Vice President, Ugandan Government Officials Celebrate Major Milestone at CURE Uganda
H.E. Vice President Jessica Alupo and Retired Ugandan ambassador to Kenya Honorable Angelina Wapakhabulo attend the CURE Uganda 20th Anniversary celebration
On January 19, 2001, CURE International officially opened CURE Children’s Hospital of Uganda in Mbale to offer hope and neurosurgical treatment to children suffering with treatable disabilities. Unfortunately, the COVID-19 pandemic delayed plans for a well-deserved 20 year anniversary celebration until the government of Uganda recently allowed public gatherings again under strict standard operating procedures.
In order to commemorate the 22,000+ children who have now benefited from this hospital since its founding, CURE Uganda was recently showered in appreciation and support by everyone from local citizens to the Vice President of the country.
The celebration was especially exciting as it was planned on the date of December 3rd to coincide appropriately on the International Day of Persons with Disabilities.
“Allow me … to appreciate the fact that this hospital was established as a faith-based organization. In my own opinion, this hospital is laid on a firm foundation. No wonder for twenty years it [has grown] from strength to strength” said Vice President Alupo. “I would like to encourage you, continue to value the physical aspect but also the spiritual aspect as you have been doing.”
H.E. Vice President Jessica Alupo was joined by Honorable Angelina Wapakhabulo, the former ambassador to Kenya and founding board member of CURE Uganda and the widow of Ugandan statesman, Rt. Hon. James Wapakhabulo, who served as Second Deputy Prime Minister, Speaker of the House, and Minister of Foreign Affairs. Assistant Commissioner from Clinical Services, Dr. Nabanja Juliet, also joined in celebrating 20 years of CURE in Uganda.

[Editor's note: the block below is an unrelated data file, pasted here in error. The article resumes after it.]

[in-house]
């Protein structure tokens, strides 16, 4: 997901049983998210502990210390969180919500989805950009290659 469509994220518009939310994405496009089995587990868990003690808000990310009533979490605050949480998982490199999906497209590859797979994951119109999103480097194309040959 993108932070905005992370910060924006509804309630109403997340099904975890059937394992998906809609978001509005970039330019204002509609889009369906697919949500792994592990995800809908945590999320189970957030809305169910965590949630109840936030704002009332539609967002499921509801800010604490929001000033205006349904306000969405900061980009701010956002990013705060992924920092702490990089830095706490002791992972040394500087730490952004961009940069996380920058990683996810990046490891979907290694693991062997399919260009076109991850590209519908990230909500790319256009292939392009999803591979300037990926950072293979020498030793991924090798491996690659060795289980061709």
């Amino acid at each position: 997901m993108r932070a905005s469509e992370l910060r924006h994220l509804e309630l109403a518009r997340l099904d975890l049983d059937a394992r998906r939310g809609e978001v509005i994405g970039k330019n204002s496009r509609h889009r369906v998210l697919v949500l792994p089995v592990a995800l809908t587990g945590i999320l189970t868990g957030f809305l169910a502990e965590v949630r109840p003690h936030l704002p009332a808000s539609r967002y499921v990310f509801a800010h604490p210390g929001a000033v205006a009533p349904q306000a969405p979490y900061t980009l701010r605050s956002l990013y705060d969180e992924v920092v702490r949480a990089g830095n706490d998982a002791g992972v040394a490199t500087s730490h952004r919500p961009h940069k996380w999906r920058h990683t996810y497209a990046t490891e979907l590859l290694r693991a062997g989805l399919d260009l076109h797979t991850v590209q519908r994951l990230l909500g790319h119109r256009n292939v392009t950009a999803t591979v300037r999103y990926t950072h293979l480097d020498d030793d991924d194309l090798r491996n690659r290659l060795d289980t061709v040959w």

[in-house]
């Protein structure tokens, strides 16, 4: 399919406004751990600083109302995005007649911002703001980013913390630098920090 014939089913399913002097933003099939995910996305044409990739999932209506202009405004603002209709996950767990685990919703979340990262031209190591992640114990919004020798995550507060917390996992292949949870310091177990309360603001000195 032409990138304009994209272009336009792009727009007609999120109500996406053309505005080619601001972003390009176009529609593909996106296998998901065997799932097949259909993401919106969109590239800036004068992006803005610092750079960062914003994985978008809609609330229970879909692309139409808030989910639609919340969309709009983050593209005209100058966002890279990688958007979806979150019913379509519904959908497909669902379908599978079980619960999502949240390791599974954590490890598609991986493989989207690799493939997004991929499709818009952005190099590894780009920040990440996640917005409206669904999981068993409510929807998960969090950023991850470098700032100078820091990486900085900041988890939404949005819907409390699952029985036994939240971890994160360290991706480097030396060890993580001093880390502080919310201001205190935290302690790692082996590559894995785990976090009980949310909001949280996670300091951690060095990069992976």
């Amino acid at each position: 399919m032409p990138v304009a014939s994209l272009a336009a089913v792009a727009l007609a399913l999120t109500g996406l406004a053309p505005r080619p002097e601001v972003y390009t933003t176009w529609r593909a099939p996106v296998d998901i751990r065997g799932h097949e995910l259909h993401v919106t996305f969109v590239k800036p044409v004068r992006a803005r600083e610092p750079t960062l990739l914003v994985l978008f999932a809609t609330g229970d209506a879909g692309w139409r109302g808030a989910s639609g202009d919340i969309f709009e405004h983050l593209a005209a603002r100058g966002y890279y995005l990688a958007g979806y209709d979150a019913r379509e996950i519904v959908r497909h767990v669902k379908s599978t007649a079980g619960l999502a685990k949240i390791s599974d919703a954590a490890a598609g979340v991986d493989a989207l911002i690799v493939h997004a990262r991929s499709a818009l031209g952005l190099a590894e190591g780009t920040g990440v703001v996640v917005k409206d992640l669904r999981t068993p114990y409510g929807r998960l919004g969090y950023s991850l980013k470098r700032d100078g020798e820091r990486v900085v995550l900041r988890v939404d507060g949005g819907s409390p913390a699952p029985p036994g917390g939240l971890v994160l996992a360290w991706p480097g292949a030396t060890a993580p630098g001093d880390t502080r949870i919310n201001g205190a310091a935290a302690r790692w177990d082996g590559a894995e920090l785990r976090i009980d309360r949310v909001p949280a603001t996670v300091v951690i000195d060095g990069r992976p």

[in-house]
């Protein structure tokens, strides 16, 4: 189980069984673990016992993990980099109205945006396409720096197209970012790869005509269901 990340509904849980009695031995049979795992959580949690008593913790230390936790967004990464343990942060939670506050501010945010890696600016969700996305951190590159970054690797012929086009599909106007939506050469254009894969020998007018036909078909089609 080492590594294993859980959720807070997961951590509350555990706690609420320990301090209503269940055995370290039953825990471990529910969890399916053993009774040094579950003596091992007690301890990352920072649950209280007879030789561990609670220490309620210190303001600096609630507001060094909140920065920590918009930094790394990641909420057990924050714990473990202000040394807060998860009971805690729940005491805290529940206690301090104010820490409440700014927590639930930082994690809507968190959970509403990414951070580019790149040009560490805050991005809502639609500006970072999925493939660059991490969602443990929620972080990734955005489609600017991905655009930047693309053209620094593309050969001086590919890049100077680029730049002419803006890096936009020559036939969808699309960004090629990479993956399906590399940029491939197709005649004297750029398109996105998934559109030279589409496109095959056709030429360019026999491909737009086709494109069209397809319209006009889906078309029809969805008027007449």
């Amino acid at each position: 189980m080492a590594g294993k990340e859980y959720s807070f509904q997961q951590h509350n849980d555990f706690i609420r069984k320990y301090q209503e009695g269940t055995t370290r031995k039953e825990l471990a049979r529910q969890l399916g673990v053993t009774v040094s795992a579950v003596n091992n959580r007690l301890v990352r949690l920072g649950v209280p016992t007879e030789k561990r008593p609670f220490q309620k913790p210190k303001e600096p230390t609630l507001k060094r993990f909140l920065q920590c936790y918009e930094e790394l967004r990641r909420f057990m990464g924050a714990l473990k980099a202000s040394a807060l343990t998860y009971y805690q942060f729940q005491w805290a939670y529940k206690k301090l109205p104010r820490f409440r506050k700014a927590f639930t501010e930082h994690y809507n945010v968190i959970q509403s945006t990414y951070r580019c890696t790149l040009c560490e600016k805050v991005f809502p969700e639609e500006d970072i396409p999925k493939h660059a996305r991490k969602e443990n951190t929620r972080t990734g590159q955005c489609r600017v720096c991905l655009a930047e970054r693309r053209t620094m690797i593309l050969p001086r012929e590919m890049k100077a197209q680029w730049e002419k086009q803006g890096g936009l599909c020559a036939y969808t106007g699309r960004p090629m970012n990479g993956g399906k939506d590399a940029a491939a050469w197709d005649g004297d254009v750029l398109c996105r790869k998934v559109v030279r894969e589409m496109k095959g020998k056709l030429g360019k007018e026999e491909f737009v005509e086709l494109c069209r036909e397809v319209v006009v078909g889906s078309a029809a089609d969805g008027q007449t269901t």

“On this day, we mark the day for disability…there wouldn’t be a better [place] to mark it than here,” said Dr. Nabanja Juliet, Assistant Commissioner from Clinical services. “On top of all that is being done, I am proud to know [this] facility…is incorporating soul winning as part of medical care. I want to thank the facility for investing in that.”
Also in attendance was the co-chairman of CURE Uganda’s Board of Directors, Dr. Patrick Bitature, members of CURE International’s Executive Team, and Justin Narducci, President & CEO of CURE International, who was in Africa visiting CURE children’s hospitals in Ethiopia, Uganda, and Kenya.
Over the past 21 years, CURE Uganda has become an international center for neurosurgical procedures and research, a renowned teaching hospital, and a pillar of pediatric healthcare in the under-resourced East African country.
The selfless staff at CURE Uganda are excited about the impact of the hospital over the next 20 years ahead as the hospital continues to add staff and build an overflow ward to treat even more children. Recently, CURE Uganda broke its own record for most surgical procedures in one month with 159 patients having surgery in November 2021.
The care provided at CURE Children’s Hospital of Uganda is made possible by the generous support of donors who provide care at no cost to the child and their guardians. Please help provide life-saving surgical and ministry care to children by clicking here to donate today.
About CURE Children’s Hospital of Uganda
Officially opened in Mbale, Uganda on January 19, 2001, CURE Uganda is one of Africa’s leading pediatric hospitals for brain surgery and the treatment of neurological conditions. It provides minimally-invasive endoscopic neurosurgical procedures and attracts surgeons from around the world to its prestigious CURE Neuro Fellowship Program. The teaching hospital consists of three operating rooms, an 18-bed Intensive Care Unit and 37 Ward beds. Hospital staff complete approximately 1,500 surgical procedures annually for children with conditions including hydrocephalus, spina bifida, brain tumors, and other neural tube defects. In addition to world-class clinical service, CURE Uganda ministers to the emotional and spiritual needs of patients and their communities.